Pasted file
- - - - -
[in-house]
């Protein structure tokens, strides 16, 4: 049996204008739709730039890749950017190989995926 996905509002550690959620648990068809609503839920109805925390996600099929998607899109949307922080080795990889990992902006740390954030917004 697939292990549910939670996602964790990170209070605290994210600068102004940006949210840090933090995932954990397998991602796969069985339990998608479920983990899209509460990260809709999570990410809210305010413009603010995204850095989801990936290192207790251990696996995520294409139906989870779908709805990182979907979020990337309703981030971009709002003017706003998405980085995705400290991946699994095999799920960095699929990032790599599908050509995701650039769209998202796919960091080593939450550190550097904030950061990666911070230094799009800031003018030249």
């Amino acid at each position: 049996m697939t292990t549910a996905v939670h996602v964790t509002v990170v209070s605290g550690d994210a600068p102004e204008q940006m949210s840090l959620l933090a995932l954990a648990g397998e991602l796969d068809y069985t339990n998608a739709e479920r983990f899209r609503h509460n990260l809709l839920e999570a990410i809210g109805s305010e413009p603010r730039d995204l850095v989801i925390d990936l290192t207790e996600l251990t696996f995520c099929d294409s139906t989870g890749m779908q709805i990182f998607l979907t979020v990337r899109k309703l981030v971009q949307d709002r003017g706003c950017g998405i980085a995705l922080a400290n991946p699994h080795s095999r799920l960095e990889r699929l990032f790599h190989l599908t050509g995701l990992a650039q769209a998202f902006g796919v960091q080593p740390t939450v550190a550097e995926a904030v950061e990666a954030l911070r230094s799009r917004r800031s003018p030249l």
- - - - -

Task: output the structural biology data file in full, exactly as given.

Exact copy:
[in-house]
């Protein structure tokens, strides 16, 4: 049996204008739709730039890749950017190989995926 996905509002550690959620648990068809609503839920109805925390996600099929998607899109949307922080080795990889990992902006740390954030917004 697939292990549910939670996602964790990170209070605290994210600068102004940006949210840090933090995932954990397998991602796969069985339990998608479920983990899209509460990260809709999570990410809210305010413009603010995204850095989801990936290192207790251990696996995520294409139906989870779908709805990182979907979020990337309703981030971009709002003017706003998405980085995705400290991946699994095999799920960095699929990032790599599908050509995701650039769209998202796919960091080593939450550190550097904030950061990666911070230094799009800031003018030249």
């Amino acid at each position: 049996m697939t292990t549910a996905v939670h996602v964790t509002v990170v209070s605290g550690d994210a600068p102004e204008q940006m949210s840090l959620l933090a995932l954990a648990g397998e991602l796969d068809y069985t339990n998608a739709e479920r983990f899209r609503h509460n990260l809709l839920e999570a990410i809210g109805s305010e413009p603010r730039d995204l850095v989801i925390d990936l290192t207790e996600l251990t696996f995520c099929d294409s139906t989870g890749m779908q709805i990182f998607l979907t979020v990337r899109k309703l981030v971009q949307d709002r003017g706003c950017g998405i980085a995705l922080a400290n991946p699994h080795s095999r799920l960095e990889r699929l990032f790599h190989l599908t050509g995701l990992a650039q769209a998202f902006g796919v960091q080593p740390t939450v550190a550097e995926a904030v950061e990666a954030l911070r230094s799009r917004r800031s003018p030249l």